The button controls are fairly simple.  When you’re in the Main Menu or Configuration Menu, you will be using the D-Pad to cycle options (and the L/R triggers to cycle tab menus in the configuration menu).  Then we get into the buttons during scenes.  When you’re playing the game, you will be cycling text from scene to scene with the Circle button, using a more Japanese design with progression than using the X button.  This is also true for the menus and choosing options with Circle instead of X.

You can tap the L button to activate Auto Mode and tap the Triangle button to pull up the configuration menu.  In here, Circle is used to select options and X can be used to go back to the game.  The touch screen can also be used for that.

One thing to note is that the touch controls aren’t as accurate as their button counterparts. This is especially apparent when you’re going through the menus.  There is a certain amount of input lag as opposed to when you use the buttons.  This isn’t very often, as it’s mostly when saving your game, but it’s a pretty annoying aspect.



As far as the presentation is concerned, there are some ups and downs about it.  First of all, the visuals are done very nicely.  All of the artwork is done with a lot of detail and there are some beautiful CG scenes for each heroine that can be seen in the game’s in-game Gallery.

There are two aspects of the presentation that may put you off a bit as you play the game, though.  First of all, is cropping.  The game is presented in an aspect ratio that is not entirely as wide as the PS Vita’s screen.  So, you will see two small black borders on each side.  It doesn’t take a lot away from the experience, but those wanting a full-screen mode will not be able to find one.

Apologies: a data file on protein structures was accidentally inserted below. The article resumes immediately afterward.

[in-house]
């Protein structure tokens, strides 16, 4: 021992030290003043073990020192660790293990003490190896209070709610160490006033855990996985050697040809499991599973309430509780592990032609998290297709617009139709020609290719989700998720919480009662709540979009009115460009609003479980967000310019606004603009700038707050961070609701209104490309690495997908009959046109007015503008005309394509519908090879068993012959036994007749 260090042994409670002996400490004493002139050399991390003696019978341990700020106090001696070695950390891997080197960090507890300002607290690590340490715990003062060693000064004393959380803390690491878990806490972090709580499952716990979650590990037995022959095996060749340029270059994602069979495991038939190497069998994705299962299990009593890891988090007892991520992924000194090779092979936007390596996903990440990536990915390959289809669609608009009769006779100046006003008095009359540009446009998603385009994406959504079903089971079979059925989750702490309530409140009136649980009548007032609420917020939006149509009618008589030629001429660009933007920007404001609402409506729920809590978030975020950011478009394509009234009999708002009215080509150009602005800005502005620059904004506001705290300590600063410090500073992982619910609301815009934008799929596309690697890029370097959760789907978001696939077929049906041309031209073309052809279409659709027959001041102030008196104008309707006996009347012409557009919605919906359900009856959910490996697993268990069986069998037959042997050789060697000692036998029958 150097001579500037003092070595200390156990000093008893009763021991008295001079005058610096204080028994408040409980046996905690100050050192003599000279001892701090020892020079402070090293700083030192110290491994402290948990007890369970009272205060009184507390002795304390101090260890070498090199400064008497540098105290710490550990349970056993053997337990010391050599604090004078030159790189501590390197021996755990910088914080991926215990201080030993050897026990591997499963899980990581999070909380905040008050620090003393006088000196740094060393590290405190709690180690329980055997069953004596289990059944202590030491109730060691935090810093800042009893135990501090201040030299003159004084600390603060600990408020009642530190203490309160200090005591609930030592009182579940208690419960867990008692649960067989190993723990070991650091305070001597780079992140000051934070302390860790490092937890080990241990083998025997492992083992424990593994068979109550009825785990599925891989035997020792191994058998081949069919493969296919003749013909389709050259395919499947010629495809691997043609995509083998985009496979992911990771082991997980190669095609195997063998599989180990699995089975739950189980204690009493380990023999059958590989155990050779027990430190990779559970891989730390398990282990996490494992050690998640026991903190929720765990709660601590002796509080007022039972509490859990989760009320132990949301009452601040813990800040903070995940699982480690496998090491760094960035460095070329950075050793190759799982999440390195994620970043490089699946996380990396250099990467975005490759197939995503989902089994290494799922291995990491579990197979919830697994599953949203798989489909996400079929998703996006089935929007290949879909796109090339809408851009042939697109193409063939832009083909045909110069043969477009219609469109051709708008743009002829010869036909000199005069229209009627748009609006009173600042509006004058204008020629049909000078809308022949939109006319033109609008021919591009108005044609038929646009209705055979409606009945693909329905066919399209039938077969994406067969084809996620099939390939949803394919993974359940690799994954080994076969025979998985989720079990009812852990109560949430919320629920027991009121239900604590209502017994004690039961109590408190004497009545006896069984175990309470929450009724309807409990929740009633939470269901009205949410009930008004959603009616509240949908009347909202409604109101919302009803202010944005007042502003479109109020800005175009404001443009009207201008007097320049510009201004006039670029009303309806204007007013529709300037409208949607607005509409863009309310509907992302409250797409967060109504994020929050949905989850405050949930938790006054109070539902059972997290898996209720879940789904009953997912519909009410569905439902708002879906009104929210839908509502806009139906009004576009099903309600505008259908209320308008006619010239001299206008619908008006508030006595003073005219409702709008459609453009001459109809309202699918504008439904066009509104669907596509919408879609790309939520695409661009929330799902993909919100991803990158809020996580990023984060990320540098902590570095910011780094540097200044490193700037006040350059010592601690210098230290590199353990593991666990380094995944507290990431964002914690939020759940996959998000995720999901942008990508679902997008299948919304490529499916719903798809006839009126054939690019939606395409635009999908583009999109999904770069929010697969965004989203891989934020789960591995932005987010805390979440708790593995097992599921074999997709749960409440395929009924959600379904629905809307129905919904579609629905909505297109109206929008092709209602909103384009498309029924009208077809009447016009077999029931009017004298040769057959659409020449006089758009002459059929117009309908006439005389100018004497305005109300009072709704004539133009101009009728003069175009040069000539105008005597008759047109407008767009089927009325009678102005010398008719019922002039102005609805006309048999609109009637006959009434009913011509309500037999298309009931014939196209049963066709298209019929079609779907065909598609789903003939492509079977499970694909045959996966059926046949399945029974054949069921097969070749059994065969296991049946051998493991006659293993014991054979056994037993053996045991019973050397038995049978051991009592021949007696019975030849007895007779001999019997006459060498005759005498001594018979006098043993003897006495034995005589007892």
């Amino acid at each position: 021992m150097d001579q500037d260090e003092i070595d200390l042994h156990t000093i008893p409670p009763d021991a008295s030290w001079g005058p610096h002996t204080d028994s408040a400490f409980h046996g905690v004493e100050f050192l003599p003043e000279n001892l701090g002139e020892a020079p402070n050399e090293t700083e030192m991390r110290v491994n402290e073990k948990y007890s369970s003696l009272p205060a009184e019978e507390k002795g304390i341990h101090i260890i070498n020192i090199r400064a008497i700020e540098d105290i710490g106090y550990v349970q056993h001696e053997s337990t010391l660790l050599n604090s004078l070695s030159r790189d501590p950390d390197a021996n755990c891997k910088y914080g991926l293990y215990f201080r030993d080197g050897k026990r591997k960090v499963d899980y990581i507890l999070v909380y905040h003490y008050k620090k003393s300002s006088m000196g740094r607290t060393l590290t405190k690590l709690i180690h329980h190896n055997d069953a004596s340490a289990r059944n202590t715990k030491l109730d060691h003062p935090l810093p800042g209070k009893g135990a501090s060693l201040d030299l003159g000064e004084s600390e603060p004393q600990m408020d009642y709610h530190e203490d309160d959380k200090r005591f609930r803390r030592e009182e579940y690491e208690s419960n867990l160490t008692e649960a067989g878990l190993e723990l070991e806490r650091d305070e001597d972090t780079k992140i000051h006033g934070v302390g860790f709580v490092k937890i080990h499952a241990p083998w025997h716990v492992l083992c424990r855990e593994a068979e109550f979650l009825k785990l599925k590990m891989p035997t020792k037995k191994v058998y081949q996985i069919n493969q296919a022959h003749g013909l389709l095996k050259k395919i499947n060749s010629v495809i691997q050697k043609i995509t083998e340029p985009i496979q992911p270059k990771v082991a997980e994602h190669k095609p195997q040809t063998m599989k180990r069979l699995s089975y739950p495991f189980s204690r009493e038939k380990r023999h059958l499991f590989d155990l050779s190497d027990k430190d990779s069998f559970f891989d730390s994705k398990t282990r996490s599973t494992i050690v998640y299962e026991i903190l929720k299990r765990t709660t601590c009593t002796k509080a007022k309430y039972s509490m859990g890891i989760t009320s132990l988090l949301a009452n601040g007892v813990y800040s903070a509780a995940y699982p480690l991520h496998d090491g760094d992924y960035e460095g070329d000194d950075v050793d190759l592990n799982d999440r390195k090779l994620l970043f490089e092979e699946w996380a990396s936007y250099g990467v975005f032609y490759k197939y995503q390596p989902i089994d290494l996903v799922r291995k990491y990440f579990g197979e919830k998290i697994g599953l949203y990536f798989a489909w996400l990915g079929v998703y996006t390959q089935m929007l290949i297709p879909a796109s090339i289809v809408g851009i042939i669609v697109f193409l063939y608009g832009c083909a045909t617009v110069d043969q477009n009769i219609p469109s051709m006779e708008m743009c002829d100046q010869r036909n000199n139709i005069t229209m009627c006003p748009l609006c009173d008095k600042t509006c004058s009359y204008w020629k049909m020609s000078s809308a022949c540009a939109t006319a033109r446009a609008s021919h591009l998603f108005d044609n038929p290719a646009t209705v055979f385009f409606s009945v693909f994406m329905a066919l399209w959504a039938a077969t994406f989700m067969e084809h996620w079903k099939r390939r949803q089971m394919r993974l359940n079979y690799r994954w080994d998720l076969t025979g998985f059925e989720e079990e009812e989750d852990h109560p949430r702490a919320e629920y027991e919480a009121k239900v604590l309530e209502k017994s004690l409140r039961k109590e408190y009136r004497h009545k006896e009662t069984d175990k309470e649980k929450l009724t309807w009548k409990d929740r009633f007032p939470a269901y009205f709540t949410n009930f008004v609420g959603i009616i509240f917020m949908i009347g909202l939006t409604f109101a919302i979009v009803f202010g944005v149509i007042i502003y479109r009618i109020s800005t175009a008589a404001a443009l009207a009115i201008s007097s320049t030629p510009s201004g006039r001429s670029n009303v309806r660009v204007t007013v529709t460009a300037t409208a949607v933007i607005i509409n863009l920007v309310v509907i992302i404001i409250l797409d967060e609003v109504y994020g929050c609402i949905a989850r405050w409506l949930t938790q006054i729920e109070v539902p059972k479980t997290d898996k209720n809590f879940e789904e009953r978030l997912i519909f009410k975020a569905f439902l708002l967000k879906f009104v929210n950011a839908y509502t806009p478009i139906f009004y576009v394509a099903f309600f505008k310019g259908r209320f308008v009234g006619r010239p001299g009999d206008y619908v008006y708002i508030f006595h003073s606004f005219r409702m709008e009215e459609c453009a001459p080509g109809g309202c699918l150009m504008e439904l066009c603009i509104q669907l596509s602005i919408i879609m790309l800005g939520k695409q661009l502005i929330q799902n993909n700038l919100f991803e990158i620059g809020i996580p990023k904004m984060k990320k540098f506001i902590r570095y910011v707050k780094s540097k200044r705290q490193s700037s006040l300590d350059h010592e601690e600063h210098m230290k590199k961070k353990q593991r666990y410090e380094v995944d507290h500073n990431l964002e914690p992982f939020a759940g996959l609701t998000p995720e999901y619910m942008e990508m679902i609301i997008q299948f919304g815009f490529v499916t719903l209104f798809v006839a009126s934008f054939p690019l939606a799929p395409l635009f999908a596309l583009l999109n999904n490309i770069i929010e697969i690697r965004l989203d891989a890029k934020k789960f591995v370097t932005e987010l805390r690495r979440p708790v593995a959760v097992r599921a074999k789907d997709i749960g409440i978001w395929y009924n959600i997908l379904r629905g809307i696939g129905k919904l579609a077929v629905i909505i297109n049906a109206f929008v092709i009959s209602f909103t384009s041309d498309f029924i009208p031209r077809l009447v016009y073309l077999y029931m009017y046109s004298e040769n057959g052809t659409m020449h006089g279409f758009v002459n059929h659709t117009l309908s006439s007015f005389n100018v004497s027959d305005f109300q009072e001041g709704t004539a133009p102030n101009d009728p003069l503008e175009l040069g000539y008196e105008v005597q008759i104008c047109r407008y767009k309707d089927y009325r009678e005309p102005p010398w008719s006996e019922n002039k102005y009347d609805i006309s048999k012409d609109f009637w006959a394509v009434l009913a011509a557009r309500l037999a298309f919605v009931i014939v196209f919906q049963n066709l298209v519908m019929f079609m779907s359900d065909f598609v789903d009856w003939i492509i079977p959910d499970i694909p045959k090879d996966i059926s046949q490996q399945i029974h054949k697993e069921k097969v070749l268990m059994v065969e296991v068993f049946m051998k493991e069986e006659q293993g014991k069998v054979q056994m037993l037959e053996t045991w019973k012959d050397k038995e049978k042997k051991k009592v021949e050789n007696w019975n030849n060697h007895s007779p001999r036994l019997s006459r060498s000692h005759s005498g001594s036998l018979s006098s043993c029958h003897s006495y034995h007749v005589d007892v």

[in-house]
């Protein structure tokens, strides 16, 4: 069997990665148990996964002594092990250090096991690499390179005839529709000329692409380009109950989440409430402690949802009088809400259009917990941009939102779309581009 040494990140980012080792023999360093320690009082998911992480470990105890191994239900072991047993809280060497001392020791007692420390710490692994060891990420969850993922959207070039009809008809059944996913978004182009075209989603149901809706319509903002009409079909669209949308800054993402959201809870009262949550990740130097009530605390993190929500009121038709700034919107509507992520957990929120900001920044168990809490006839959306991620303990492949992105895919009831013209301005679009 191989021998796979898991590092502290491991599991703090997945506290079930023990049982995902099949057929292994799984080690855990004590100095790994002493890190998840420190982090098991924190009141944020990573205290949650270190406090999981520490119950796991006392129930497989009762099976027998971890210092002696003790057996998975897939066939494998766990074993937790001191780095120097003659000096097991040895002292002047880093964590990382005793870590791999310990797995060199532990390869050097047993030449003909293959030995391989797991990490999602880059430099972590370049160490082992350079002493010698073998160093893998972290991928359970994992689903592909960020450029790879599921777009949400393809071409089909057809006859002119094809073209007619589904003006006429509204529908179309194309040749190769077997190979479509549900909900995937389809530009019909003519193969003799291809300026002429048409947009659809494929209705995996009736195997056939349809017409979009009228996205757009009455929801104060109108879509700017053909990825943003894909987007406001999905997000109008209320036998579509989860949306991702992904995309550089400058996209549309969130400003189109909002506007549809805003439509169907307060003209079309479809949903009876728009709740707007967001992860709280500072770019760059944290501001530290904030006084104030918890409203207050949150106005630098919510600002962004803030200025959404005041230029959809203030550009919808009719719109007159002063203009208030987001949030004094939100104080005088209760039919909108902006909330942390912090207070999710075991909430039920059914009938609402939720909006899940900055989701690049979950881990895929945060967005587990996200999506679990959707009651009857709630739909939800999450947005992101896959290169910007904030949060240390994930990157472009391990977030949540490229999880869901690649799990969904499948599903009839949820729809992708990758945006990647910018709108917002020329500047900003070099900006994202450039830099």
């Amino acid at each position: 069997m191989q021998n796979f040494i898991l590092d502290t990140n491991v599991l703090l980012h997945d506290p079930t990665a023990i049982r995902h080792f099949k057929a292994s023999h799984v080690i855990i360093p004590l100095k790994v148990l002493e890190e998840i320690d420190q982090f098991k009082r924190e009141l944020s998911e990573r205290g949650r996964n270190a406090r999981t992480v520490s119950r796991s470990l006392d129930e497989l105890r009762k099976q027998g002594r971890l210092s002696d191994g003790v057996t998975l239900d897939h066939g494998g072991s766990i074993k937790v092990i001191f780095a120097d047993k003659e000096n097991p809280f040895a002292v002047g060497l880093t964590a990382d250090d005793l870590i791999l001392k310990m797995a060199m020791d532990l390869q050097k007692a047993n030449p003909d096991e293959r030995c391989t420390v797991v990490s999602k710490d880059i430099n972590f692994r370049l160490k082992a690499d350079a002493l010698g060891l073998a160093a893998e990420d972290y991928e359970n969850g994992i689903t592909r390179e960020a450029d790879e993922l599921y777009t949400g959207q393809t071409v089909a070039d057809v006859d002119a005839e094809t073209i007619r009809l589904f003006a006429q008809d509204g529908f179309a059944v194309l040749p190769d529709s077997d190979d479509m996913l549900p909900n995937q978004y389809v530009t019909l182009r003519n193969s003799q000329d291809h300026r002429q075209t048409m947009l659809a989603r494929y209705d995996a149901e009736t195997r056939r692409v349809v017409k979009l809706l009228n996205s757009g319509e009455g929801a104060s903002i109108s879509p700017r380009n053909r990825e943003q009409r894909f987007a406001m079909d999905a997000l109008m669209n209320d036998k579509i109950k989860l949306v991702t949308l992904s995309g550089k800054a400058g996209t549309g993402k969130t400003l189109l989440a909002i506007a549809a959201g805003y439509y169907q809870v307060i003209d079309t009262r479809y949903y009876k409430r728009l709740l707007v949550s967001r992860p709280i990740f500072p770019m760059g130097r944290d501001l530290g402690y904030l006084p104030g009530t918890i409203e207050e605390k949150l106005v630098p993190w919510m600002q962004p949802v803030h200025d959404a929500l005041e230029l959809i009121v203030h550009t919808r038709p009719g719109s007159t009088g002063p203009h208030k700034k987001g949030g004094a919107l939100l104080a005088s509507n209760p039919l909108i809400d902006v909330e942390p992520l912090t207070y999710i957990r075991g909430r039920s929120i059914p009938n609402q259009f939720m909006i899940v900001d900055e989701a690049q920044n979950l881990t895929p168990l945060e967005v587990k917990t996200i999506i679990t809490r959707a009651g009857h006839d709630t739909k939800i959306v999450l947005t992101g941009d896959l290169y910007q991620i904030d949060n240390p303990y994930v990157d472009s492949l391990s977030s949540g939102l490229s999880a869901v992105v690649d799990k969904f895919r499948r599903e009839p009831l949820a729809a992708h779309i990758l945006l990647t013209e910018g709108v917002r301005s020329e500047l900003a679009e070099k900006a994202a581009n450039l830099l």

The other thing to note about the presentation is the translation.  There are a couple hiccups in the translation, where incorrect names are being used.  Like, them saying Haya in a scene when it should say Mischa and Miu.  It’s pretty easy to understand, but the bigger thing is positioning of characters.  There are more than a few scenes where words will be broken between lines.  Like, a statement goes “Yuhika, you’re such a sweet person” where the “perso” from person are on one line and the “n” in person is on the next line by itself.  There are also some areas where some a word will be displayed too low and cannot be read.

Other than these hiccups, everything else is nice.  There aren’t any voices in the game, but it does have some very upbeat and fitting music to listen to as you experience the story.